During the course of the War on Terrorism, members of the executive have drawn upon a variety of sources, including nineteenth and twentieth century wartime cases, to support expansive executive authority, including the authority to violate customary international law. This Note examines one of the nineteenth century wartime cases relied upon by the executive, Brown v. United States, and argues that the executive's reliance on this particular case is misplaced. Not only does Brown date back to an era when the Executive enjoyed far less power in international and military matters, contemporary members of the executive have relied upon a misinterpretation of the language in Brown, a misinterpretation that originated in the landmark case The Paquete Habana.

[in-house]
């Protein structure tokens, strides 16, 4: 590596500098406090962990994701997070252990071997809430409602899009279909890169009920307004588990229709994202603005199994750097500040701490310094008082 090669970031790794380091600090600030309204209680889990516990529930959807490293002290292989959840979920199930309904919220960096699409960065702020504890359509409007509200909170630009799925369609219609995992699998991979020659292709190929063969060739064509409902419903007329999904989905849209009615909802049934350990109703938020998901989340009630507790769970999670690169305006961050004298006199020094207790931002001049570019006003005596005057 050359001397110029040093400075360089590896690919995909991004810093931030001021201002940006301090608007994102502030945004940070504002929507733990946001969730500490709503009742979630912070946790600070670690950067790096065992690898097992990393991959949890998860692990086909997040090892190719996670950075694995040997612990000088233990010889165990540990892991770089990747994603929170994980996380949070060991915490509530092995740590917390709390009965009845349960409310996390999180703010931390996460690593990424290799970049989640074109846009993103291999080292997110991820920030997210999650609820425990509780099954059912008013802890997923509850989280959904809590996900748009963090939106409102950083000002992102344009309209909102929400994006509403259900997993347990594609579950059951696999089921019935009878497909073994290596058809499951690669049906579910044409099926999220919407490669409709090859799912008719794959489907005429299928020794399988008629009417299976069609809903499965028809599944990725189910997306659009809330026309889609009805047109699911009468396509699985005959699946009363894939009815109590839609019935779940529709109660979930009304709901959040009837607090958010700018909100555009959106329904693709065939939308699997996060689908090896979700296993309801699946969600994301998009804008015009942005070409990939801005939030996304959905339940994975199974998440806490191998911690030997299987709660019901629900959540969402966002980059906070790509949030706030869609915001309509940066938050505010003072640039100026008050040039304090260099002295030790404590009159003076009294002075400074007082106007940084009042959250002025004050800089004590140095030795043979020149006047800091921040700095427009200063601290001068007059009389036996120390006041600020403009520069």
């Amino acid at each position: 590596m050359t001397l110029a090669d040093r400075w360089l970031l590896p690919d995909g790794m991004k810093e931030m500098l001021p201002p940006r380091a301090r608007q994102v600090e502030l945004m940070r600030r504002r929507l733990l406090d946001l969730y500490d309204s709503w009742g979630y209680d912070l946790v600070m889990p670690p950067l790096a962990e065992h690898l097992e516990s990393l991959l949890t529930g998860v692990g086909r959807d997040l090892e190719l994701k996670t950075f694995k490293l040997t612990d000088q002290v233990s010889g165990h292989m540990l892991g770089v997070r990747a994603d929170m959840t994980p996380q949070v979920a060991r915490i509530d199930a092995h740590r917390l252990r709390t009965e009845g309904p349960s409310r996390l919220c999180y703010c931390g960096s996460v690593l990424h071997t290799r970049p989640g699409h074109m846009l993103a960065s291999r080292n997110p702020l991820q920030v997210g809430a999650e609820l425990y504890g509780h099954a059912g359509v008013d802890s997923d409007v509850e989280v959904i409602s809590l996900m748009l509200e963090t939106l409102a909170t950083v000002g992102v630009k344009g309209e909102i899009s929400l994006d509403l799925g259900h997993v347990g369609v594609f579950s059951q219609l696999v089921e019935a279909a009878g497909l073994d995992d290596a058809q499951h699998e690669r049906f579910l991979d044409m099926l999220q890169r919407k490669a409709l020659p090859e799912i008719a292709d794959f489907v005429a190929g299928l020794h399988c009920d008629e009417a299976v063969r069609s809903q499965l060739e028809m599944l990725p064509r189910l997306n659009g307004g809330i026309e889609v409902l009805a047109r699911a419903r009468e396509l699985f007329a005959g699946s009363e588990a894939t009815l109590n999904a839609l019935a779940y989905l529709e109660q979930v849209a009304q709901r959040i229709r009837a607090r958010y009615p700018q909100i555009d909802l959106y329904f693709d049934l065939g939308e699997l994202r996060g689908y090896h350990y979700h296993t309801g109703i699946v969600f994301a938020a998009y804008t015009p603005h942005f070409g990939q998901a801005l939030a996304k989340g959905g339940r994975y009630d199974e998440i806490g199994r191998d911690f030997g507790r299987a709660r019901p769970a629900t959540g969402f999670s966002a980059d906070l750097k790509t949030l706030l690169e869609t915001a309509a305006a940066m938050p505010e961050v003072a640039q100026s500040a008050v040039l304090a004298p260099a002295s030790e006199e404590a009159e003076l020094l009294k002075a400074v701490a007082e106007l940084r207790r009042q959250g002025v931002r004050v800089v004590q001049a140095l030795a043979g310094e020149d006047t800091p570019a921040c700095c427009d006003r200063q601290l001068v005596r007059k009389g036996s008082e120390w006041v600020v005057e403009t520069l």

This Note analyses both the language of the Brown opinion as well as the background of its author, Chief Justice John Marshall, to argue that the Paquete Court misinterpreted Brown when it interpreted Brown as supporting the Executive's authority to violate customary international law. In fact, Brown stands for the opposite proposition: the Executive may not even exercise a right conveyed by customary international law without express legislative authorization.
Brown v. United States, the Paquete Habana, and the Executive,
60 Hastings L.J. 149
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